When Da Vinci made his drawings in Milan—
took up his black chalk to spin circles
around his aerial-screw—did he have my father
in mind? Five-hundred years later, barely
lifted up and away from the Mekong Delta
hot zone, two bullets in his thigh, clutching
the metal skids with bare hands, body
hanging over paddy fields and swamplands
for the seven hour flight to safety.
And my father?
Was his focus on slipping—or not slipping—
the scream in his knuckles, his leg,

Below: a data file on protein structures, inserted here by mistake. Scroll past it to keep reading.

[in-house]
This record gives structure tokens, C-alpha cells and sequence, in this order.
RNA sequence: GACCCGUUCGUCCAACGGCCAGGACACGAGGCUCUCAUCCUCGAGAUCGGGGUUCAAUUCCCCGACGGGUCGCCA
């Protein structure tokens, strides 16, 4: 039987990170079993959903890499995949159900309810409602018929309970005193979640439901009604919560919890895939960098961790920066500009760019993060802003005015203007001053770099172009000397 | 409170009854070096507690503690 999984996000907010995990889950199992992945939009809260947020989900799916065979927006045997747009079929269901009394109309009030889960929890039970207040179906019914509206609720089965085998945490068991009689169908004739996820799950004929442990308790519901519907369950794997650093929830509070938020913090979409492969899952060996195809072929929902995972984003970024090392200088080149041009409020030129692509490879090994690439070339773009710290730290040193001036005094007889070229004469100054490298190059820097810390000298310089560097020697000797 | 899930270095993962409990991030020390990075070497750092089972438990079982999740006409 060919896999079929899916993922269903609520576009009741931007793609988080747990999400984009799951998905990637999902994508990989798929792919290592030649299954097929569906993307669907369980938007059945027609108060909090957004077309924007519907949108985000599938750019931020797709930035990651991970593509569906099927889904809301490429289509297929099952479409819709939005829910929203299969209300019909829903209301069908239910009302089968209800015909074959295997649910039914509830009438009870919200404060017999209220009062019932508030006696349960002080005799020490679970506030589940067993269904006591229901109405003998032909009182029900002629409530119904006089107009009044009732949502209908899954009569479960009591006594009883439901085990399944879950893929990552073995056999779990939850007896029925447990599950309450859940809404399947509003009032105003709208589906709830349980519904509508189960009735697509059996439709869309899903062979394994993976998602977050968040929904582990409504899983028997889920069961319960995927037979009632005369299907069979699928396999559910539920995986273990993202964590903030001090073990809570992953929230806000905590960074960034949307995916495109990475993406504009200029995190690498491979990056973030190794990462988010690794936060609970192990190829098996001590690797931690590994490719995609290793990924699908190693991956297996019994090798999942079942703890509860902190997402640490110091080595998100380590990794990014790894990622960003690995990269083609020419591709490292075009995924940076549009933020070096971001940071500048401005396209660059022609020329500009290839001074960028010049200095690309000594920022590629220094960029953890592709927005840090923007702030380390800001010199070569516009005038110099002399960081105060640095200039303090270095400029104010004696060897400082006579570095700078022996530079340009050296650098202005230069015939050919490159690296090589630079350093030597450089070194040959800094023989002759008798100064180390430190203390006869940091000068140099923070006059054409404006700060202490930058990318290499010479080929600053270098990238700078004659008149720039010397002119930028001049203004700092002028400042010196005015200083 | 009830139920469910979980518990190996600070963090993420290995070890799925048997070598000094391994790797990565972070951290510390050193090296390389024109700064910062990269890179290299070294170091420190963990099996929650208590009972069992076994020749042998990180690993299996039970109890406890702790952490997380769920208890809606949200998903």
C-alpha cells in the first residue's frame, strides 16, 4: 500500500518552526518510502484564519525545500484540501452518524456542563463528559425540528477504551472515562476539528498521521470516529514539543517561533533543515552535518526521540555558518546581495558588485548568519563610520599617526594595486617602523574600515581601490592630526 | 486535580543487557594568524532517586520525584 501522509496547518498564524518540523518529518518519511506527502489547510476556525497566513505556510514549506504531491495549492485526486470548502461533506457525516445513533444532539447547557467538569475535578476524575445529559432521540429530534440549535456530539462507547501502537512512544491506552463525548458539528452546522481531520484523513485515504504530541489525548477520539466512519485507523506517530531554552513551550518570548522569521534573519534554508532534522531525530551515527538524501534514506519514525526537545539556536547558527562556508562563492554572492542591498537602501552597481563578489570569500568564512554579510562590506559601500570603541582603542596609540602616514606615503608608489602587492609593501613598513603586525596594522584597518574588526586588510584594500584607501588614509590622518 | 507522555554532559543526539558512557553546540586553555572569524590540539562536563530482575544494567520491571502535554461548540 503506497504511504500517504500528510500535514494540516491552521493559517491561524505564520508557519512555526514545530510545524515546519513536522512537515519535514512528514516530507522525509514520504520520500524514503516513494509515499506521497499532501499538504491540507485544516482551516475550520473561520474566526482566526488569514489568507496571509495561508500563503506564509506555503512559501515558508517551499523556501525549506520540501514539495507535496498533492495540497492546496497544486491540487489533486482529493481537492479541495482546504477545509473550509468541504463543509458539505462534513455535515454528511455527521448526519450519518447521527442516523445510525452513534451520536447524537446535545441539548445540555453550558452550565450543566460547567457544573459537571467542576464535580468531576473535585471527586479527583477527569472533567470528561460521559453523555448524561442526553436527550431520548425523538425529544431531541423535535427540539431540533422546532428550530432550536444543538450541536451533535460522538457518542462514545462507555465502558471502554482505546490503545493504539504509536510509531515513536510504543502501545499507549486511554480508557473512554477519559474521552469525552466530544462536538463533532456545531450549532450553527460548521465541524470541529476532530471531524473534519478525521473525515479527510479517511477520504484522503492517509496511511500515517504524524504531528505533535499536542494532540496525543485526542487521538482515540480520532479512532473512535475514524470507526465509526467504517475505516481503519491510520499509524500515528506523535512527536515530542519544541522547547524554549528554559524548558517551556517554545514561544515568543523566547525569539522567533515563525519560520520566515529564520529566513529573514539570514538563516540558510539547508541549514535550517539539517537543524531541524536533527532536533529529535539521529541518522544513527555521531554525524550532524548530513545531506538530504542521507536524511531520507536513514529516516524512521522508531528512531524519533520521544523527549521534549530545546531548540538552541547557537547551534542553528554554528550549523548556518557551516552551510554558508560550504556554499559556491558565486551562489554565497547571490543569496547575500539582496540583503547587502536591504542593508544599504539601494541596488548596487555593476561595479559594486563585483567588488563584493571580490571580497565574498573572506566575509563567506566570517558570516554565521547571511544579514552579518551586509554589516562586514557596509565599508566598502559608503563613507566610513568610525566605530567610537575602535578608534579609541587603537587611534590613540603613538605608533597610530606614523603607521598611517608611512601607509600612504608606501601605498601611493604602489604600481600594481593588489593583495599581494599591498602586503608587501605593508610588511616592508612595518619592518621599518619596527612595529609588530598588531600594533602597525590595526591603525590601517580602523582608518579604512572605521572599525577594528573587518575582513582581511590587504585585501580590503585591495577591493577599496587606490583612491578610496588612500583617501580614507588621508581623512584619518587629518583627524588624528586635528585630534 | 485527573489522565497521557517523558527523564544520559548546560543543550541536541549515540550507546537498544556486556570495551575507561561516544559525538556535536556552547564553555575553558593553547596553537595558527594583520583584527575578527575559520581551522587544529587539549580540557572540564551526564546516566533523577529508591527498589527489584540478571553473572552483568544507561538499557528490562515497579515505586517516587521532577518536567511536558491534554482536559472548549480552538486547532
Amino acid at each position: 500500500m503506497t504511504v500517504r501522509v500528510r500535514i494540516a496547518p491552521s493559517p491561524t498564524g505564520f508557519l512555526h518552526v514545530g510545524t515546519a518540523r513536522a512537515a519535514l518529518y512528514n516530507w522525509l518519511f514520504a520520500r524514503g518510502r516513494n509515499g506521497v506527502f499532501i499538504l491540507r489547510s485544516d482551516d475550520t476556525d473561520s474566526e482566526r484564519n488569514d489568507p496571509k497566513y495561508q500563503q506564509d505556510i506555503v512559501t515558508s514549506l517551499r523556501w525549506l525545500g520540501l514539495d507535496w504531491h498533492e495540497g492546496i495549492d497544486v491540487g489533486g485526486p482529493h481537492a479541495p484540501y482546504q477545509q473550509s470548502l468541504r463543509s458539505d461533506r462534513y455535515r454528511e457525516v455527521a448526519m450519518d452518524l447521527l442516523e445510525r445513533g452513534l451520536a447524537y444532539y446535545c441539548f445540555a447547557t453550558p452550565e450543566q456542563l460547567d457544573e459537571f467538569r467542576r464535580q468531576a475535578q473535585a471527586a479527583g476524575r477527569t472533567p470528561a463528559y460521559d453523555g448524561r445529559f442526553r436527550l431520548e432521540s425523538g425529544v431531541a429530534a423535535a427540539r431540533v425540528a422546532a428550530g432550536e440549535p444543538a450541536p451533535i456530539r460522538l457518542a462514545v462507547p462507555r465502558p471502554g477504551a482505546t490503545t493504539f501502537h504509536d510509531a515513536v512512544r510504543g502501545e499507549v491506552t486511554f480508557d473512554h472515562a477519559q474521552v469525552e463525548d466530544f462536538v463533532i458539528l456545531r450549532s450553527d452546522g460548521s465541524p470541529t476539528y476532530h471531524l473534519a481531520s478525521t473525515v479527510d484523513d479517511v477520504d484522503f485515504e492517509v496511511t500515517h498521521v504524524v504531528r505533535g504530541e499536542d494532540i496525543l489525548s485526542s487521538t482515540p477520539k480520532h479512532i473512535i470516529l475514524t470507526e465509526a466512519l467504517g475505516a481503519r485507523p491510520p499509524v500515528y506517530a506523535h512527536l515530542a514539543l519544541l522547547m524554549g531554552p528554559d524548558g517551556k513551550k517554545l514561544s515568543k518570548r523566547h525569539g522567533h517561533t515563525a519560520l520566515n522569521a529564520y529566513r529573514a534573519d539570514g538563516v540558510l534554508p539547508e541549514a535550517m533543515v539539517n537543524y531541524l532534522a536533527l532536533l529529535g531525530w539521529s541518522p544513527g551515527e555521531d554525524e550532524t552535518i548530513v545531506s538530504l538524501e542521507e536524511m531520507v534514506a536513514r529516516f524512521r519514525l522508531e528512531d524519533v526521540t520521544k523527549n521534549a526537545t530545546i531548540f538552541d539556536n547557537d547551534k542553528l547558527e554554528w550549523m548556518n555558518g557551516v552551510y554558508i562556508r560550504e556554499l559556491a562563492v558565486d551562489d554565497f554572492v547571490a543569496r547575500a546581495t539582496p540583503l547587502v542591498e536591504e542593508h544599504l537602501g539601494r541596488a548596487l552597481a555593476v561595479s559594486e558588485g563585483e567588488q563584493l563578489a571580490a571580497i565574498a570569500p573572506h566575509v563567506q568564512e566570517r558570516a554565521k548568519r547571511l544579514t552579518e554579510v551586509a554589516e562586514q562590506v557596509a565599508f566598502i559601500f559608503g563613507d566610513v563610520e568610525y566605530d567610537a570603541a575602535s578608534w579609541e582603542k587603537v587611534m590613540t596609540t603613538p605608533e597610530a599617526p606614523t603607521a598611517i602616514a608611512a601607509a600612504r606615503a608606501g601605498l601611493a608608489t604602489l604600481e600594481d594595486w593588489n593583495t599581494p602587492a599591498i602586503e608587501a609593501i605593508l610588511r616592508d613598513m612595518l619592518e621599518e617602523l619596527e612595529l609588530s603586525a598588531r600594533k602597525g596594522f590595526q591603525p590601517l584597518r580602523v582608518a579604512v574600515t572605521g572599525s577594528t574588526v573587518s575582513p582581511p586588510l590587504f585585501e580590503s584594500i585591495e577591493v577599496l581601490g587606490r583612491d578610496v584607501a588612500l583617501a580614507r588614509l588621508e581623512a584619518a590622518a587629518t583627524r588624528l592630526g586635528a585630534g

the men left behind? On my mother,
the bank teller in Mendocino? Did he meditate
on the sugar-cane groves below, the cloudy
explosions, or the skein of waterways and canals?
Perhaps he thought simply of old man Da Vinci
(who knew how to build bombardments and cannons,
catapults and other war machines) sketching
the muscles of his Vitruvian man, trying to pin
down exactly where the human soul resides.
Though more than likely, my father managed
to hold tight just long enough by chanting over
whirly-bird, whirly-bird, whirly-bird.